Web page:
CS vs. Information Science

Andrea Michael

Comparisons & Contrasts

As a student interested in the tech field, two of SCI's undergrad major programs are likely to stand out: computer science and information science. These two majors will both give you technical credibility, and both supply students with programming knowledge. There's no "right" answer for which one you should take, it all depends on your academic and career priorities and interests.

The biggest difference between the two can be seen clearly from their contrasts in core coursework -- CS excels in depth, whereas IS thrives in breadth. Unlike the CS major program, the ~30-credit major of IS jumps around from technical topic to topic like a hot potato. One semester you might take Intro to Telecommunications and Networking, and the next you could take User-Centered Design. A few years back (circa 2018), the IS department provided different "specializations," or groupings for its core coursework and upper-level electives (of which only 9 credits, or 3 classes, were required). These specializations were "Game and Simulation Development," "Human-Centered Computing," "IT Consulting and Data Analytics," and "Networks and Security." Although none of these specializations are binding whatsoever and no IS major ever had to pick one, it just goes to show how much variety the major has to offer.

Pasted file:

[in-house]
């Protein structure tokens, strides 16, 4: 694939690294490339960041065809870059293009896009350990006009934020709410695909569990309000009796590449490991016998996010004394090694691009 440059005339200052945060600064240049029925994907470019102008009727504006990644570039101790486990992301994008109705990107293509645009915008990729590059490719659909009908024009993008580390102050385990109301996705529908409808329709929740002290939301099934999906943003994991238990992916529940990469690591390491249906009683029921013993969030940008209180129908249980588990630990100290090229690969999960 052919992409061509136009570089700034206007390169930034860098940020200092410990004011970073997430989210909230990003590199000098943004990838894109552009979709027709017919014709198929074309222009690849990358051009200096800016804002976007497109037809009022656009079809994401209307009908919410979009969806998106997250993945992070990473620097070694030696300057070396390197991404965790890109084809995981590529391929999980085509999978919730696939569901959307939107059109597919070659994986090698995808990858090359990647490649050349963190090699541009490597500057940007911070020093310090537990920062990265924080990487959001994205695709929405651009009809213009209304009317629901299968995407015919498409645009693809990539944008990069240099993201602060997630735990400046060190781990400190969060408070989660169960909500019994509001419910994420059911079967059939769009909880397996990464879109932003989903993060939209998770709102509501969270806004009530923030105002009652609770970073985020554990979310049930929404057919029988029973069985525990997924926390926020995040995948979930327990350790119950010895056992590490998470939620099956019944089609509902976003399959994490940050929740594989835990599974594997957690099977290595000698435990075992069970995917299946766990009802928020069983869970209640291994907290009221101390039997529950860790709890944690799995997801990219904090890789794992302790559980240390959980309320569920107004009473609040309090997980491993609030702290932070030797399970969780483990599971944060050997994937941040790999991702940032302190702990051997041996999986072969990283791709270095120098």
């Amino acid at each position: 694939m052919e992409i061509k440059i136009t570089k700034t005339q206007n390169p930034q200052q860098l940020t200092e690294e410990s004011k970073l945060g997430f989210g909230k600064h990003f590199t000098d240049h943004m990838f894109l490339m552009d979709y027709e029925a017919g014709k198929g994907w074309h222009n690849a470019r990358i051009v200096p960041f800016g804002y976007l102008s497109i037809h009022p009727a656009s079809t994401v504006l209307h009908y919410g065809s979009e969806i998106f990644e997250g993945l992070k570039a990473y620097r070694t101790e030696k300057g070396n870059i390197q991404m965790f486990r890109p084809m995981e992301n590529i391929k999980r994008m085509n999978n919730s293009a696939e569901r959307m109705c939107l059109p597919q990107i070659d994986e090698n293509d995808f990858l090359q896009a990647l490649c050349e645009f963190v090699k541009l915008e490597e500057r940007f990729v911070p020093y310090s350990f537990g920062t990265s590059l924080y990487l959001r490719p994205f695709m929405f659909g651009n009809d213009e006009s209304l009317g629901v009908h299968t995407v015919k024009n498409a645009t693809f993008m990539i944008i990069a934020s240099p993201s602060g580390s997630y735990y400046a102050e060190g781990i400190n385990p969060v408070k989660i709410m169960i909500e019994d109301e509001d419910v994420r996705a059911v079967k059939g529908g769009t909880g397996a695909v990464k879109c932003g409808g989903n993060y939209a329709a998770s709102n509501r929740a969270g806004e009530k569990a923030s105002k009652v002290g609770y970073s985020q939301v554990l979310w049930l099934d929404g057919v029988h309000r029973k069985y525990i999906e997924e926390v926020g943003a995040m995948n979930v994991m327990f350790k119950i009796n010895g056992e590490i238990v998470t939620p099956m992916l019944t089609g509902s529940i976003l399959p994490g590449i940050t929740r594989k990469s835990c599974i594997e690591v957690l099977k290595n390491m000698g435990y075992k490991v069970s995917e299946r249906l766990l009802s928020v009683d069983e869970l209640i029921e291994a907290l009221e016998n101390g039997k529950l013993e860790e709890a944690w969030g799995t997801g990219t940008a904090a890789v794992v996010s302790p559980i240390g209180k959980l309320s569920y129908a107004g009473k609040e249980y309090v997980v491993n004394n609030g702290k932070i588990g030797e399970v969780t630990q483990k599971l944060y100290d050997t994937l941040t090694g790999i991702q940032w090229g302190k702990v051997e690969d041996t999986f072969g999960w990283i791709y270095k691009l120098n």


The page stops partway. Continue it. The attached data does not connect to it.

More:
For the most part, the IS classes are not as technically rigorous as CS classes. The focus for IS classes is more to get students well-acquainted with the higher-level concepts and technical big picture, with several of its upper-level electives being intro classes. As a result, IS majors are essentially required to gain a breadth of knowledge across technical topics and are well-positioned to explore their interests in follow-up courses.

Being Decisive

The two majors are not mutually exclusive! I'll say that again for the people in the back -- the two majors are NOT MUTUALLY EXCLUSIVE! There is a massive amount of overlap between the majors in the early and middle stages of both majors' core requirements. It's very feasible and useful to double-major with CS and IS, but in the case that you can't (or don't want to, you do you), here's some pointers for choosing IS:

  • You've tried CS in the past but haven't decided if coding is the move
  • You're very interested in what the tech industry has to offer in careers besides software engineering or away from the programming scene
  • You're short on time! The 30 credits required for IS can be sprinted in 2 years
  • You're curious about how programming or software development fits into the larger technical picture of users and business

Addressing the Superiority Myth

As stated earlier, IS classes aren't as difficult as CS classes. This isn't because students of one major are smarter or more worthy than the other -- this is purely a result of differing focus and emphasis. The CS major prepares students well to become software engineers / developers. The IS major prepares students well depending on their interests outside of software development, such as product management, IT, business analytics, and more. The IS major won't be rigorous for you -- the department leaves that job to you as an IS major to find what motivates you, take the appropriate classes for it, and seek out challenges.

Last updated: Jul 15th 2020